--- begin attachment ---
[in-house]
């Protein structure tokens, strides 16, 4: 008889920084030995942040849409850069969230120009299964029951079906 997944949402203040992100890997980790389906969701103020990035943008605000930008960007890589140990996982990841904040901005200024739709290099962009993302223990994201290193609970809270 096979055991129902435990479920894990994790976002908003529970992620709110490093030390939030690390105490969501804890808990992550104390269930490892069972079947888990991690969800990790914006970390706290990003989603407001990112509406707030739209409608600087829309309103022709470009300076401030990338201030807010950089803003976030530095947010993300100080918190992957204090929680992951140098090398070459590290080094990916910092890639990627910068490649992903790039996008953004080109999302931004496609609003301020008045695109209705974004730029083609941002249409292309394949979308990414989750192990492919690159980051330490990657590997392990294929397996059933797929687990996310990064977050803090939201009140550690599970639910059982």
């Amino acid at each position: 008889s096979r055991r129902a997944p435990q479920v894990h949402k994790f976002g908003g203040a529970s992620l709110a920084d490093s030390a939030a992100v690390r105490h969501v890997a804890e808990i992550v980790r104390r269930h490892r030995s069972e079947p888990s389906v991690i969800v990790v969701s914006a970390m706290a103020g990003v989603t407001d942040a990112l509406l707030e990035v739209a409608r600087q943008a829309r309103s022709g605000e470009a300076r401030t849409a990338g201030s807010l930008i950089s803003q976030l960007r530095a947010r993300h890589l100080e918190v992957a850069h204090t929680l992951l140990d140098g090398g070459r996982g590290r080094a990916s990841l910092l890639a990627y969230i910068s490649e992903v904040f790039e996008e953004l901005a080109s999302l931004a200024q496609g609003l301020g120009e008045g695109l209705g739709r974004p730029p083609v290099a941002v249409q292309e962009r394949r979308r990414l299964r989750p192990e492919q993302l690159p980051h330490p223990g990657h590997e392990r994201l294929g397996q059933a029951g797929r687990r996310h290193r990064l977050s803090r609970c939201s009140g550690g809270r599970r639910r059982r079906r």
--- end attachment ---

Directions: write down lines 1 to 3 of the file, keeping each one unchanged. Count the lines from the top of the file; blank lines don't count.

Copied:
[in-house]
């Protein structure tokens, strides 16, 4: 008889920084030995942040849409850069969230120009299964029951079906 997944949402203040992100890997980790389906969701103020990035943008605000930008960007890589140990996982990841904040901005200024739709290099962009993302223990994201290193609970809270 096979055991129902435990479920894990994790976002908003529970992620709110490093030390939030690390105490969501804890808990992550104390269930490892069972079947888990991690969800990790914006970390706290990003989603407001990112509406707030739209409608600087829309309103022709470009300076401030990338201030807010950089803003976030530095947010993300100080918190992957204090929680992951140098090398070459590290080094990916910092890639990627910068490649992903790039996008953004080109999302931004496609609003301020008045695109209705974004730029083609941002249409292309394949979308990414989750192990492919690159980051330490990657590997392990294929397996059933797929687990996310990064977050803090939201009140550690599970639910059982």
């Amino acid at each position: 008889s096979r055991r129902a997944p435990q479920v894990h949402k994790f976002g908003g203040a529970s992620l709110a920084d490093s030390a939030a992100v690390r105490h969501v890997a804890e808990i992550v980790r104390r269930h490892r030995s069972e079947p888990s389906v991690i969800v990790v969701s914006a970390m706290a103020g990003v989603t407001d942040a990112l509406l707030e990035v739209a409608r600087q943008a829309r309103s022709g605000e470009a300076r401030t849409a990338g201030s807010l930008i950089s803003q976030l960007r530095a947010r993300h890589l100080e918190v992957a850069h204090t929680l992951l140990d140098g090398g070459r996982g590290r080094a990916s990841l910092l890639a990627y969230i910068s490649e992903v904040f790039e996008e953004l901005a080109s999302l931004a200024q496609g609003l301020g120009e008045g695109l209705g739709r974004p730029p083609v290099a941002v249409q292309e962009r394949r979308r990414l299964r989750p192990e492919q993302l690159p980051h330490p223990g990657h590997e392990r994201l294929g397996q059933a029951g797929r687990r996310h290193r990064l977050s803090r609970c939201s009140g550690g809270r599970r639910r059982r079906r």